Most global equity markets are on a tear this year, which has many investors fretting about abundant complacency. The fact is, that despite recent strong gains, I don’t expect a recession anytime soon. The vast majority of major economies are seeing solid growth that continues to improve all the time, even as we navigate event risks as European politics and Brexit. The Fed, during the last meeting in March, has made clear it wants to keep monetary policy accommodative. Expectations for Trump’s economic stimulus are now so low after the failure of replacing Obamacare that further marginal disappointment there won’t collapse sentiment. Furthermore, market expectations are on tax reforms and infrastructure spending. Lastly, the results of Dutch vote should reassure that the populist outcome is not guaranteed to surprise at every political election. The French risk hasn’t gone away, but we should have more faith in the repeated polls that suggest Le Pen won’t win the presidency.
Graph 1 [Source: Bloomberg].
Graph 2 [Source: Bloomberg].
In this article I am trying to tackle the global economic developments with a close focus on the Eurozone.
For the economy as a whole, I believe that despite high valuations on an historical basis (see Graph 1 and 2), equity prices are high due to cash worth nothing (somewhere has even a negative carry), so valuations of ‘real assets’ are higher. This is possible thanks to all-time low interest rates and monetary stimulus (through QE) in the major developed economies. Until the liquidity is abundant in the market it is very unlikely to see a mean-reversion of valuations. We are not seeing (especially in the EU) a shrinking of liquidity any time soon. And even if the FED has started to rising rates, it will be a slow and smooth path at least for the next years.
European Union 2.0
Broadly speaking, Europe is a very good story despite Brexit and the coming elections in France and Germany. If we look at fundamentals, growth of earnings is very solid, the reflationary trade is coming through, and it is synchronized among the different countries. Flows into European equities are following too, meaning that international investors are more interested in this region compared to the recent past.
Brexit could help the European Project
Specifically, in my view, Brexit will be helpful for the European Union. The negotiations with the UK are forcing EU countries to stick together and rethink the Union as a whole. Since now, we have seen a monetary union but the political and fiscal union is not still there and I believe that Brexit has triggered a turning point for the EU in terms of completing the Euro project started in 2000. Companies’ fundamentals are following a positive trend. Banks are now better capitalized, and with a stronger economy will be easier for countries such as Italy and France to make the necessary fiscal reforms and finally boost the economy to get out from the recession.
Data are higher than expected
Overall, the latest indices of economic data are very strong. The index of economic surprises (which tracks how economies are performing compared to predictions) shows more positive surprises than the US. This means that the economy is beating analysts’ consensus that, at this moment, tend to underestimate EU future growth story and this is symptomatic of a general skepticism around the Union. Latest earnings data shows that the biggest EuroZone firms reported a 12% rise in EPS, more than the 5% increase saw across the Atlantic.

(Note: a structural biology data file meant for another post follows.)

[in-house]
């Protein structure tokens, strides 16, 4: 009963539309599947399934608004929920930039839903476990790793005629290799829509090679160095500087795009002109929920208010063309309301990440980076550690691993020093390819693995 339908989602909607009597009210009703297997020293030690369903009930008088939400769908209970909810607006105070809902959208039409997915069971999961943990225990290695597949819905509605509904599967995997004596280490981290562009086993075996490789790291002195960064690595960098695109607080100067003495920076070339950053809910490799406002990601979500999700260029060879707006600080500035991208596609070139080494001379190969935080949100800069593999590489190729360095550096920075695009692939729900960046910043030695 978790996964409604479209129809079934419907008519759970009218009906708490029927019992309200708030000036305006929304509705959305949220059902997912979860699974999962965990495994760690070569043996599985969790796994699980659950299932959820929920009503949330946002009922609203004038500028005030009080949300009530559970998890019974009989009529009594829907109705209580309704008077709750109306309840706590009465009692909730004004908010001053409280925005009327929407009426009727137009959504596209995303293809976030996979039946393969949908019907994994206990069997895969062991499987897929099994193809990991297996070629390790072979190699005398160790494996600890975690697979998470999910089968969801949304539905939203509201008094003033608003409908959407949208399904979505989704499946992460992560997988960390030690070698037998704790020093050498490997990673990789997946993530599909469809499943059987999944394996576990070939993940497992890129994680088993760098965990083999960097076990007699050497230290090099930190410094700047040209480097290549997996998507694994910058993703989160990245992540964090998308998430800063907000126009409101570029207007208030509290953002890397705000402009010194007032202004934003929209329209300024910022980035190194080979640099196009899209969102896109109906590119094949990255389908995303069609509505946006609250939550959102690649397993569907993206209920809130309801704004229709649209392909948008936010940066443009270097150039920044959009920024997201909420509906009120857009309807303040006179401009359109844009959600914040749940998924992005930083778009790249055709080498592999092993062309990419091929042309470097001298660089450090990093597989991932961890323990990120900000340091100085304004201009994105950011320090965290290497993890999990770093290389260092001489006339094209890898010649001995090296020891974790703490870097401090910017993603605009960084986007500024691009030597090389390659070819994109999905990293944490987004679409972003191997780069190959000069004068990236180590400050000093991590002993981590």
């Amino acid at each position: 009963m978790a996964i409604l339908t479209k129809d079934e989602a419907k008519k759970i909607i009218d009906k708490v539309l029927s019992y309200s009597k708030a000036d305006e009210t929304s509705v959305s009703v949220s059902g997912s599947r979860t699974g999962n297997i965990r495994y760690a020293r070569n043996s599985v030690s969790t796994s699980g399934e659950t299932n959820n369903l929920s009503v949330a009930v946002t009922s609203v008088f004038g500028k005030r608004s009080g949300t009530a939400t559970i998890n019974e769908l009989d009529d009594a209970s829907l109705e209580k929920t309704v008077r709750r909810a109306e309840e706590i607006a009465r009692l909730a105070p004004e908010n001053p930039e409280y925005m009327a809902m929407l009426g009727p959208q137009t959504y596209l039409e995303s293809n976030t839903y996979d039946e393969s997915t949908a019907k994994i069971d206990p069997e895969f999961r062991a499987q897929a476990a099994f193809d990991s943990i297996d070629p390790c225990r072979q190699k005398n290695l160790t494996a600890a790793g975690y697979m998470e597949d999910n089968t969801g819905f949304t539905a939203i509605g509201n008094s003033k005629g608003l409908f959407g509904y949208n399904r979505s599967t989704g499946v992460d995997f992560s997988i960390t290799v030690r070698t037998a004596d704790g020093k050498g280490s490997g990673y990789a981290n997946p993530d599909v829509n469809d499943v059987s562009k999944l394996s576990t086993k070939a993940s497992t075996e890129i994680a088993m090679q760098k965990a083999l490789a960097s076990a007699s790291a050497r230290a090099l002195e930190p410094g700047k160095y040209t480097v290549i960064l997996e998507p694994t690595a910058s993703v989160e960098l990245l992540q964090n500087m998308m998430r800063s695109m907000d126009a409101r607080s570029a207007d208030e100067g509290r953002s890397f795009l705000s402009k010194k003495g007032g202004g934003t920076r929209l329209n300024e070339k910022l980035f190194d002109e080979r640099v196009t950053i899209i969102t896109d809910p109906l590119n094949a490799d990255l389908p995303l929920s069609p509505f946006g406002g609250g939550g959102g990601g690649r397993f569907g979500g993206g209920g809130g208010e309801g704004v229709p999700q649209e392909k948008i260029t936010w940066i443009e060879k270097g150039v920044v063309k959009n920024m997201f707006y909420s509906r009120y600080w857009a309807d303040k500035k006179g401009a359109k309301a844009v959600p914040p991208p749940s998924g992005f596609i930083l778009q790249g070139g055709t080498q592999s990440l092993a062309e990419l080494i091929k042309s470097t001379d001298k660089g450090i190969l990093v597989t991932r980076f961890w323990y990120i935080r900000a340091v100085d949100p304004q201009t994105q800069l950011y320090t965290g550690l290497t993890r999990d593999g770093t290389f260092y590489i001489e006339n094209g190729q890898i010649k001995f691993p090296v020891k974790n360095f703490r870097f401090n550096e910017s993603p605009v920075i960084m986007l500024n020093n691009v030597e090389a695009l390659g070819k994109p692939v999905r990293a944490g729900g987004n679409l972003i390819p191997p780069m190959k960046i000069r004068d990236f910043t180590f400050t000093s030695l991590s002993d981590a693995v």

Graph 3 [Source: Bloomberg. (CESI: Citi Economic Surprise Index)].
Populism won’t win in Europe
In addition, I see a positive outcome from the elections in France and Germany. As far as I am concerned, in Germany is going to be a ‘win-win’ outcome. In fact, both Merkel and Schulz are pro-European and, after the election, Germany could also abandon some of its pro-austerity rhetoric and increase domestic spending as its allies have asked, benefiting both ties and economy among the Union. More uncertain is the situation in France. During the first two debates, Le Pen has had difficulties to get traction, while pro-euro Emmanuel Macron gained momentum and he is at the top of the pools. Some can argue that this had been the same before the Brexit vote and the Trump election, so I want to focus on other themes in order to explain my conviction of a possible different outcome for France. The Anglo-Saxons countries (UK and US) had inherited an asset-rich and wage-poor model post financial crisis that lead to widespread inequality and rising populism. Meanwhile, as we can see from the chart (Image 1), the European Countries have a far better Gini Index, meaning that populist parties have difficulty to get the same traction in the EU compared to the UK and in the US. Netherland is a clear example where the far-right party lead by Wilders had a very disappointing result, even lower than pools.
Image 1 [Source: usgovteducatorsblog.blogspot.com]
Banks: the Kingmaker
Lastly, banks will play European recovery. The key is that, in the EuroZone, around 80% of overall lending is done by banks and, more importantly, almost 100% of SMEs borrowing come from bank lending. In the next years, with a normalization (steepening) of the yield curve, led by an increase of interest rates and a pick up of inflation, banks can finally see an earnings up-lift thanks to rising interest margins, economy growth and NPLs problem resolution. Interest margins will recover by themselves in a rising interest rate environment. GDP is growing at a solid pace among the EU. And Italian banks are, slowly, shrinking their NPLs huge portfolio making their balance sheets lighter from bad loans. Even if, in the short-term, this is causing a stop of lending activity, it is the starting point for a recovery. And since banks are so important for the European economy, I believe that a recovery of the sector would give the final push outside the recession.